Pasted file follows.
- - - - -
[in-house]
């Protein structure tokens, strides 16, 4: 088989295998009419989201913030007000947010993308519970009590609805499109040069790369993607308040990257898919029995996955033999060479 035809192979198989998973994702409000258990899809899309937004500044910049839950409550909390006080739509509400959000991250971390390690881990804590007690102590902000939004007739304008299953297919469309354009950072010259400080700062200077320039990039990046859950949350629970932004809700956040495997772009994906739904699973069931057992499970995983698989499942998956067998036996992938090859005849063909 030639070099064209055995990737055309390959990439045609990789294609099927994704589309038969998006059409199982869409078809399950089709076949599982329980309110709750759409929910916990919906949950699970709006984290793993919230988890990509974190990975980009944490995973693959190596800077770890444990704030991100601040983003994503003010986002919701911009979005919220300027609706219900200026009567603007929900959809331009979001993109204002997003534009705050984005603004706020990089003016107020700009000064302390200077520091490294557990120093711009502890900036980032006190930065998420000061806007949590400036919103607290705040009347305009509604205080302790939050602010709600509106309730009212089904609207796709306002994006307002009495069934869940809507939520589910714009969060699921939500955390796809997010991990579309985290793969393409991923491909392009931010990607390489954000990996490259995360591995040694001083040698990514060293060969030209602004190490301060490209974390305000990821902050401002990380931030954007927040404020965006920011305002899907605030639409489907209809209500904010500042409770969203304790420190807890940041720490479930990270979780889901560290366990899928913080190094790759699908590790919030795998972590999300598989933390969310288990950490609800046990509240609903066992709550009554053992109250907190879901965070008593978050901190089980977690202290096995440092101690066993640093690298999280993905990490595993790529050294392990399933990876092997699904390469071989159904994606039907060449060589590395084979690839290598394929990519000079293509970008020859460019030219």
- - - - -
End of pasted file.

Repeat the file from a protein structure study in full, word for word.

[in-house]
């Protein structure tokens, strides 16, 4: 088989295998009419989201913030007000947010993308519970009590609805499109040069790369993607308040990257898919029995996955033999060479 035809192979198989998973994702409000258990899809899309937004500044910049839950409550909390006080739509509400959000991250971390390690881990804590007690102590902000939004007739304008299953297919469309354009950072010259400080700062200077320039990039990046859950949350629970932004809700956040495997772009994906739904699973069931057992499970995983698989499942998956067998036996992938090859005849063909 030639070099064209055995990737055309390959990439045609990789294609099927994704589309038969998006059409199982869409078809399950089709076949599982329980309110709750759409929910916990919906949950699970709006984290793993919230988890990509974190990975980009944490995973693959190596800077770890444990704030991100601040983003994503003010986002919701911009979005919220300027609706219900200026009567603007929900959809331009979001993109204002997003534009705050984005603004706020990089003016107020700009000064302390200077520091490294557990120093711009502890900036980032006190930065998420000061806007949590400036919103607290705040009347305009509604205080302790939050602010709600509106309730009212089904609207796709306002994006307002009495069934869940809507939520589910714009969060699921939500955390796809997010991990579309985290793969393409991923491909392009931010990607390489954000990996490259995360591995040694001083040698990514060293060969030209602004190490301060490209974390305000990821902050401002990380931030954007927040404020965006920011305002899907605030639409489907209809209500904010500042409770969203304790420190807890940041720490479930990270979780889901560290366990899928913080190094790759699908590790919030795998972590999300598989933390969310288990950490609800046990509240609903066992709550009554053992109250907190879901965070008593978050901190089980977690202290096995440092101690066993640093690298999280993905990490595993790529050294392990399933990876092997699904390469071989159904994606039907060449060589590395084979690839290598394929990519000079293509970008020859460019030219």